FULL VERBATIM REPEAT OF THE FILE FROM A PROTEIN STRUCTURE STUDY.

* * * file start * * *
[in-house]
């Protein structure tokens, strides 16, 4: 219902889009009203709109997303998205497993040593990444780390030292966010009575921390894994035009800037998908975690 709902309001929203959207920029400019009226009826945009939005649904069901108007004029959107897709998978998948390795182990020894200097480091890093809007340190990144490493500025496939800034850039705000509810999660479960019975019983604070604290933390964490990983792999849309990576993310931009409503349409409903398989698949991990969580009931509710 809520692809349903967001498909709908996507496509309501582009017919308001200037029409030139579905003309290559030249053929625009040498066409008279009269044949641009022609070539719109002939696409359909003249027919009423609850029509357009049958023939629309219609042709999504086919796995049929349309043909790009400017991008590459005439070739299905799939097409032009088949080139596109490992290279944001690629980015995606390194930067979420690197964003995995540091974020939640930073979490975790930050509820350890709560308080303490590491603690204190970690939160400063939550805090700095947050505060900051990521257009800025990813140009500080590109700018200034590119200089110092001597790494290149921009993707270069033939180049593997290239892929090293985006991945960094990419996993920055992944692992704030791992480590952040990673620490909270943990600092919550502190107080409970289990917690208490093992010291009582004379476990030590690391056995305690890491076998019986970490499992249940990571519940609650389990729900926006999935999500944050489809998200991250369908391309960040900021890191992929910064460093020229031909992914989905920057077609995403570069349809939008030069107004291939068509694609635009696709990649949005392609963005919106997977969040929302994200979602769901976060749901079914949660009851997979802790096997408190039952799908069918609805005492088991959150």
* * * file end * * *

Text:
[in-house]
């Protein structure tokens, strides 16, 4: 219902889009009203709109997303998205497993040593990444780390030292966010009575921390894994035009800037998908975690 709902309001929203959207920029400019009226009826945009939005649904069901108007004029959107897709998978998948390795182990020894200097480091890093809007340190990144490493500025496939800034850039705000509810999660479960019975019983604070604290933390964490990983792999849309990576993310931009409503349409409903398989698949991990969580009931509710 809520692809349903967001498909709908996507496509309501582009017919308001200037029409030139579905003309290559030249053929625009040498066409008279009269044949641009022609070539719109002939696409359909003249027919009423609850029509357009049958023939629309219609042709999504086919796995049929349309043909790009400017991008590459005439070739299905799939097409032009088949080139596109490992290279944001690629980015995606390194930067979420690197964003995995540091974020939640930073979490975790930050509820350890709560308080303490590491603690204190970690939160400063939550805090700095947050505060900051990521257009800025990813140009500080590109700018200034590119200089110092001597790494290149921009993707270069033939180049593997290239892929090293985006991945960094990419996993920055992944692992704030791992480590952040990673620490909270943990600092919550502190107080409970289990917690208490093992010291009582004379476990030590690391056995305690890491076998019986970490499992249940990571519940609650389990729900926006999935999500944050489809998200991250369908391309960040900021890191992929910064460093020229031909992914989905920057077609995403570069349809939008030069107004291939068509694609635009696709990649949005392609963005919106997977969040929302994200979602769901976060749901079914949660009851997979802790096997408190039952799908069918609805005492088991959150």